23. Demographics

24. More Demographics

25. Other Technical Devices/Services

26. Step 3: Create the Persona Photo Name – first name starts with the first letter of the segmentation Quote that describes the user goals with the product Business goals - a priority rating and specific business objectives are also suggested Biographical profile and personal information that affects usage Computer, internet and other technology usage are common components

27. Presentation Types Paper-based mediums Information sheets Handouts Posters Other types Beer glasses Action figures Key chains

28. Step 3: Create the Persona Parxat-practical user Shirin-social user Roza-replacement user

29. Final Personas – Step 3 Presented as a single sheet Used a photo that looked like a “real” person, e.g. not a model Emphasized key differentiators Included personal information as a bullet list Included computer and Internet usage that would help define the technical abilities of each persona and illustrated significant behavior patterns Included a prose personal profile Outlined user goals for the product emphasizing end goals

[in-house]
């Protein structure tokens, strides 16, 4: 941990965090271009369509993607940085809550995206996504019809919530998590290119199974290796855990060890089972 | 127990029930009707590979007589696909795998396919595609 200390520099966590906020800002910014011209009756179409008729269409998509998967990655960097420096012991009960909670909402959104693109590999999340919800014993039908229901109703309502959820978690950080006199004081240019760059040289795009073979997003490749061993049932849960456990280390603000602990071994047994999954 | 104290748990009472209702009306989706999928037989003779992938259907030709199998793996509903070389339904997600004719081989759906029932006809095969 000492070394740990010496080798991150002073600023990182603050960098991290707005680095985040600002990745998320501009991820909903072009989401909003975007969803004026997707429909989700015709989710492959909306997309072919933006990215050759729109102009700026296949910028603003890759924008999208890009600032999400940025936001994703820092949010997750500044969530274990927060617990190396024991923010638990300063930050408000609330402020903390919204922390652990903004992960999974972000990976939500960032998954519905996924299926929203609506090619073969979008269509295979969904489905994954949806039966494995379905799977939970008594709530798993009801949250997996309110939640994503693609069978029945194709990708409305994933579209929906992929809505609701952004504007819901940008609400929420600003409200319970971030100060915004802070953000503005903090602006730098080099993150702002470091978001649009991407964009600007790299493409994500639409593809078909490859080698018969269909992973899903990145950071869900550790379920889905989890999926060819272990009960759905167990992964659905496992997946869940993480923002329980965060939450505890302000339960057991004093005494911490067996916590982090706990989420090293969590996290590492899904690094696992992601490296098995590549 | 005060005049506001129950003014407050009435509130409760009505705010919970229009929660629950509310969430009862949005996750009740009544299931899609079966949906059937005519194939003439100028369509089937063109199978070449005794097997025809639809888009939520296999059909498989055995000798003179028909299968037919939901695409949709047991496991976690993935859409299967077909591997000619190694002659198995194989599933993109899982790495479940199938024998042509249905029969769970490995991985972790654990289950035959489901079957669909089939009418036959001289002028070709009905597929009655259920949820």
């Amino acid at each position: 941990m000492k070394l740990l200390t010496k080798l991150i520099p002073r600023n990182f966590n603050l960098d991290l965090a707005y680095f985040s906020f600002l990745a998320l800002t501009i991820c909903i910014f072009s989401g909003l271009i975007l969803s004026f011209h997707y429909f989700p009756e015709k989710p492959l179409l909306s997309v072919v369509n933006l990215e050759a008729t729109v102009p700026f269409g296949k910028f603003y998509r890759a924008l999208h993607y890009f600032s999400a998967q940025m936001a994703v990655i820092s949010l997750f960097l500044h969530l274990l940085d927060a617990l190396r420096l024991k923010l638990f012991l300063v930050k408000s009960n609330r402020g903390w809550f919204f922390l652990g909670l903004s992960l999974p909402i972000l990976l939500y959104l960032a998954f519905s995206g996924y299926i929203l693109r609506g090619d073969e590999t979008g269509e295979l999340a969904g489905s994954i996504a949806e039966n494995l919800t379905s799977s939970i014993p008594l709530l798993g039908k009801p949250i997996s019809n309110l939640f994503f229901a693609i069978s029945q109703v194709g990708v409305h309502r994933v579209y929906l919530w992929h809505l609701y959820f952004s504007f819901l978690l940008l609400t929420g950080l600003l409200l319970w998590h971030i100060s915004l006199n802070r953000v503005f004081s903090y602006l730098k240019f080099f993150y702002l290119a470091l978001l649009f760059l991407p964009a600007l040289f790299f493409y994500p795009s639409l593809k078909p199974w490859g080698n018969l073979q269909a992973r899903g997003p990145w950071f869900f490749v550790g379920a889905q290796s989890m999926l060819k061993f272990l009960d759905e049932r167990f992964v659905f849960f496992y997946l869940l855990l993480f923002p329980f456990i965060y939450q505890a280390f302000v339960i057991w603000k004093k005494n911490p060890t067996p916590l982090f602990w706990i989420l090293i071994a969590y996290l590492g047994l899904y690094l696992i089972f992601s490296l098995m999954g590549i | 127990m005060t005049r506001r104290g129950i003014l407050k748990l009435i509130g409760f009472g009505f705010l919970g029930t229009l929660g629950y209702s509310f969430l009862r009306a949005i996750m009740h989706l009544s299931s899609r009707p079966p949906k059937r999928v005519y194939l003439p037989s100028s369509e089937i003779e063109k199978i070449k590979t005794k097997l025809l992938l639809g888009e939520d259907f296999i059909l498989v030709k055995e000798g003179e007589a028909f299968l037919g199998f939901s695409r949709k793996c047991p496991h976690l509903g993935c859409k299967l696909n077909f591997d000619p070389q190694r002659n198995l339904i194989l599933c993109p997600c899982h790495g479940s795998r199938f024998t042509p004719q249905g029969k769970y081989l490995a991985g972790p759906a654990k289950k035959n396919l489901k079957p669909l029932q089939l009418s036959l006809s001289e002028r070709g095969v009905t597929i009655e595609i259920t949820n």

36. Scenarios Story describing a character in an activity UX research, they describe typical and significant user activities in relation to a product (Carroll, 2000; Go & Carrol, 2004) Common suggested augmentation to personas

37. Scenario Example When Parxat arrives at his small computer club in the morning, he sees a flyer advertising the MoSoSo directory. The flyer explains that as a small business owner he can advertise his shop in the public information space where users can vote to recommend shops and services. Parxat calls the service and discovers that listing a service requires using text. Navigating the service through a phone tree system, he first decides to locate his shop under the public information space heading of “Computer cafe/club.” The entry system allows Parxat to set up two types of advertisements, one for users who utilize text and one for users who do not use text. Later, Parxat asks one of his clients, Ilzat, to call the service and submit a positive vote. Ilzat already has a friends group that he belongs to in the MoSoSo directory and offers to not only give Parxat’s shop a good vote in the public information space, but to also add it as a recommended computer club in his group’s information space.

38. BREAK Class will resume in minute(s)

39. Persona Creation Exercise Goal – Design a child data system Data – Survey Data from online survey with 30 families Process: 1 – Collect Data 2 – Segment the Users 3 – Create the Personas

40. Class Debrief What did you learn? Anything unclear? Questions or clarifications? Feedback? General comments?

41. Next Class Topics Tuesday, Oct. 20th Sketching – Part 1 Reading Assignment for Week 4 Sketching User Experiences, pp. 102-152 P2 due Thursday, Oct. 22nd